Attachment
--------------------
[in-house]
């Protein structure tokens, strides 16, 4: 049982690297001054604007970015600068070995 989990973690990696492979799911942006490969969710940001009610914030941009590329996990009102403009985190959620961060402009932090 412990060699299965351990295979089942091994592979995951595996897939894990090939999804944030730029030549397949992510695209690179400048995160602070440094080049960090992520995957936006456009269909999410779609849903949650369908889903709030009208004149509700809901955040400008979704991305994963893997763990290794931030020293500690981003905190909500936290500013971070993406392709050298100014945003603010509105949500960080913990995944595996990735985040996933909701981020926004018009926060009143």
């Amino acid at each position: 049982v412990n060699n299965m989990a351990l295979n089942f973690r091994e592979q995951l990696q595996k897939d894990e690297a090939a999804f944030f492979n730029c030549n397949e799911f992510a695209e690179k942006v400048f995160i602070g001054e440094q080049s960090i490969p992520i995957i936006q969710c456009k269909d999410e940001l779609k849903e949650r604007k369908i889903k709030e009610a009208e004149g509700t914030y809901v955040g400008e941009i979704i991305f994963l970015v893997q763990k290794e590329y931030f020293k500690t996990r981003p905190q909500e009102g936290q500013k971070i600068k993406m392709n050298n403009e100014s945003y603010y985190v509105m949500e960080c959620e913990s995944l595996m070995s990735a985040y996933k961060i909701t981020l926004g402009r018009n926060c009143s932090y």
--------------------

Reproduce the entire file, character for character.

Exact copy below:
[in-house]
């Protein structure tokens, strides 16, 4: 049982690297001054604007970015600068070995 989990973690990696492979799911942006490969969710940001009610914030941009590329996990009102403009985190959620961060402009932090 412990060699299965351990295979089942091994592979995951595996897939894990090939999804944030730029030549397949992510695209690179400048995160602070440094080049960090992520995957936006456009269909999410779609849903949650369908889903709030009208004149509700809901955040400008979704991305994963893997763990290794931030020293500690981003905190909500936290500013971070993406392709050298100014945003603010509105949500960080913990995944595996990735985040996933909701981020926004018009926060009143």
């Amino acid at each position: 049982v412990n060699n299965m989990a351990l295979n089942f973690r091994e592979q995951l990696q595996k897939d894990e690297a090939a999804f944030f492979n730029c030549n397949e799911f992510a695209e690179k942006v400048f995160i602070g001054e440094q080049s960090i490969p992520i995957i936006q969710c456009k269909d999410e940001l779609k849903e949650r604007k369908i889903k709030e009610a009208e004149g509700t914030y809901v955040g400008e941009i979704i991305f994963l970015v893997q763990k290794e590329y931030f020293k500690t996990r981003p905190q909500e009102g936290q500013k971070i600068k993406m392709n050298n403009e100014s945003y603010y985190v509105m949500e960080c959620e913990s995944l595996m070995s990735a985040y996933k961060i909701t981020l926004g402009r018009n926060c009143s932090y």